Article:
The function of viral proteins

During the HPV life cycle, the viral proteins play multiple functional roles. The early proteins regulate the host cellular environment and viral genome replication. Viral proteins E1, E2, E6, and E7 are best studied. For example, E1, in tandem with E2, regulates the immediate-early viral transcription. Expression of E2 regulates the viral early promoter activities to direct expression of E6 and E7, ensuring the continued survival of HPV-infected cells. The repression of the p97 promoter activities by E2 leads to the low expression of the viral proteins in infected basal cells to escape the immune surveillance.43,49,50 The E6 and E7 oncoproteins can act individually or co-operatively to delay terminal differentiation and to prevent cell cycle exit, providing a suitable environment for further genome amplification.51,52 Capable of modulating the immune response to the viral infection, E6 is required for episomal genome maintenance and inhibition of host cell apoptosis via the degradation of p53. The degradation of pRb by E7 results in unscheduled entry into the S phase of the cell cycle to promote cell transformation eventually.53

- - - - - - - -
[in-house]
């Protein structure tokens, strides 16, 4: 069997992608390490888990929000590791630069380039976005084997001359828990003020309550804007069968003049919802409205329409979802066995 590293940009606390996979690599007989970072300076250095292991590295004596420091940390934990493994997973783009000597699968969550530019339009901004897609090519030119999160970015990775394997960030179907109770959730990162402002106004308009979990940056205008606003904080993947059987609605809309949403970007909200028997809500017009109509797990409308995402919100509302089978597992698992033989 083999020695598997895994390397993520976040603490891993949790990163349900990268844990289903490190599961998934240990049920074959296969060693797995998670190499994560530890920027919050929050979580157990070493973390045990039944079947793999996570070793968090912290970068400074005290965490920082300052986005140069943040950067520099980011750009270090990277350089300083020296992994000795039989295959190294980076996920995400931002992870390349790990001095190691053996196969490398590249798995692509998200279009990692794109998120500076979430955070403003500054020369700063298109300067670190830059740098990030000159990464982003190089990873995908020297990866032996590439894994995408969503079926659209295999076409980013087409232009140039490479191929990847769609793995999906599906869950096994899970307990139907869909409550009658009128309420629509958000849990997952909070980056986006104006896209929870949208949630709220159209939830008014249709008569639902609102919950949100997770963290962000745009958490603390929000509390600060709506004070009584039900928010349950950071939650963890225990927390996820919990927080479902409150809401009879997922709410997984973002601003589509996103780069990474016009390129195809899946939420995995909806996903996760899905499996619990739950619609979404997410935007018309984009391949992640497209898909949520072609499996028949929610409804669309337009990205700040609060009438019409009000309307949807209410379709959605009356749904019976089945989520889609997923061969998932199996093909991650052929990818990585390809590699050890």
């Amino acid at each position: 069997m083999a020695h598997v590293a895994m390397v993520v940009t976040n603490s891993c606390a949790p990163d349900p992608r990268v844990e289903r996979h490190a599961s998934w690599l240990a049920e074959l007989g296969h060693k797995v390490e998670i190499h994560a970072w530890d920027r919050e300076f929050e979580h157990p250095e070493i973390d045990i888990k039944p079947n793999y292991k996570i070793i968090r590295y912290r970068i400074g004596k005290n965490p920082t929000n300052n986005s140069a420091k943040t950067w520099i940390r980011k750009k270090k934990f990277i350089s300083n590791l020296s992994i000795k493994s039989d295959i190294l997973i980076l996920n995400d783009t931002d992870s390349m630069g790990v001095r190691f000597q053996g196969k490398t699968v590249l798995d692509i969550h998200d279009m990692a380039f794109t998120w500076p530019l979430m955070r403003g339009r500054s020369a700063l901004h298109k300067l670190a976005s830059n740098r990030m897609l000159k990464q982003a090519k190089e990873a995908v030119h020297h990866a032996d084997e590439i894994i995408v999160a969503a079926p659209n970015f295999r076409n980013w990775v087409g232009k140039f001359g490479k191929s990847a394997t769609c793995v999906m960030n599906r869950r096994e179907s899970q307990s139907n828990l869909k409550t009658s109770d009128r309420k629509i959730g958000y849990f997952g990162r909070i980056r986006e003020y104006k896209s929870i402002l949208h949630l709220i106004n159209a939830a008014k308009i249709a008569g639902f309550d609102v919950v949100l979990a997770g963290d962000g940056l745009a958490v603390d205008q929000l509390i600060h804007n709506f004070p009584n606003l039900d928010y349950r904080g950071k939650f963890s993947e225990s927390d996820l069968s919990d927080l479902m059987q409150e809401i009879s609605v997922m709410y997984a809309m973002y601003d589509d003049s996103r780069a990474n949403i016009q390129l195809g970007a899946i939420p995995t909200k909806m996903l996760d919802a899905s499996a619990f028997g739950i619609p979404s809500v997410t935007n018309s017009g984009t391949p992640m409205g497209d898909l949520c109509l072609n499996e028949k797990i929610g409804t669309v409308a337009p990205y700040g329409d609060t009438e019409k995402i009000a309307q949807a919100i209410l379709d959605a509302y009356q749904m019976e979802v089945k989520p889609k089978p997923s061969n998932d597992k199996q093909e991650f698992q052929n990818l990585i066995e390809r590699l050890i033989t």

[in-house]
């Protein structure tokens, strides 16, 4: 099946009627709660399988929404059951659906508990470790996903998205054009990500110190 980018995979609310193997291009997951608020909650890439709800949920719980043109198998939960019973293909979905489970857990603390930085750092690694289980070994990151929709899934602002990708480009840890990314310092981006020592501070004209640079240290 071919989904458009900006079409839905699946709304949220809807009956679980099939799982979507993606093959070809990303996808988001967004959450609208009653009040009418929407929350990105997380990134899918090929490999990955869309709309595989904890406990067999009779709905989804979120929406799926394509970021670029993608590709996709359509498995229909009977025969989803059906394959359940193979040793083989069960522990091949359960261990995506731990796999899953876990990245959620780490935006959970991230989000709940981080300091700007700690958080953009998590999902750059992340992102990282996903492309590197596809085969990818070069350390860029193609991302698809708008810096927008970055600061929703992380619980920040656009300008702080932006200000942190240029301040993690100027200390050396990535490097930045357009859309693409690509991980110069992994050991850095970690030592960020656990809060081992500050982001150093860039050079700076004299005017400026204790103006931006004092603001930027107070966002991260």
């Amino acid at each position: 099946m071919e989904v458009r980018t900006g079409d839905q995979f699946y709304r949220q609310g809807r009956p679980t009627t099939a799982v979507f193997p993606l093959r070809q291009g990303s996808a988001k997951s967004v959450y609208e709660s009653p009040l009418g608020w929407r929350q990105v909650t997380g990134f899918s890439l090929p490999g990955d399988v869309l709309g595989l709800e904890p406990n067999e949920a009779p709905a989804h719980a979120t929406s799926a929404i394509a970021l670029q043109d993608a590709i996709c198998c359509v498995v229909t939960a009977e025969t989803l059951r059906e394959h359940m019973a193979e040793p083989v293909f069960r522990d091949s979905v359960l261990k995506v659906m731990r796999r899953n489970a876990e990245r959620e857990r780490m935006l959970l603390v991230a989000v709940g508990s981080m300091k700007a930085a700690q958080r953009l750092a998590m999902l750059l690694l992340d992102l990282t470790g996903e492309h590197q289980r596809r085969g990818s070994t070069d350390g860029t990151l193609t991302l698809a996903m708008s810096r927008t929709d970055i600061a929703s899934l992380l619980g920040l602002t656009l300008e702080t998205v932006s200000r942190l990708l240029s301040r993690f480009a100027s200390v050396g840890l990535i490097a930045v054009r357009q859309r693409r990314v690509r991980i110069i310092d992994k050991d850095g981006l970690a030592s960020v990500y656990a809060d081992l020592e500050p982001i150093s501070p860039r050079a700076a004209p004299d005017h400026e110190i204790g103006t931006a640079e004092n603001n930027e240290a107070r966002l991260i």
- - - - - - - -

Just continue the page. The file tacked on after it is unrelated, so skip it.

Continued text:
Capsid proteins L1 and L2 are responsible for viral genome protection and the entry of HPVs to the host epithelial cells. The L1 protein can bind to heparin sulfate proteoglycans on the surface of basal keratinocytes. The minor capsid protein L2 contributes to the interaction of virions with the secondary receptors after the primary attachment of virions.43,54–57 L2 is also important for the nuclear transport of the viral genome to initiate viral replication.58

HPV life cycle

It is well known that HPVs specifically infect the settled parts of the human body. They exclusively replicate in keratinocytes within squamous epithelia of the cutaneous or mucosal surfaces.59 HPVs enter into the basal layer cells of the epithelium through microabrasions or the single-layered squamous cellular junction to persist their infection.60,61 Once the persistent infection is established, the genome is thought to be replicated around 50–100 copies per cell, using host replication machinery.57 As the infected basal cell divides, one daughter cell remains in the basal layer, while the other migrates to the upper suprabasal layers as it undergoes terminal differentiation. Upon differentiation, the genome levels rapidly increase to around thousand copies per cell in a process called amplification. This amplification is strictly associated with epithelial differentiation, followed by virion production. The production requires the expression of the viral L1, L2, and E1∧E4 proteins. The new virions are assembled in the nucleus and released in the uppermost layers of the epithelium.

Cervical cancer screening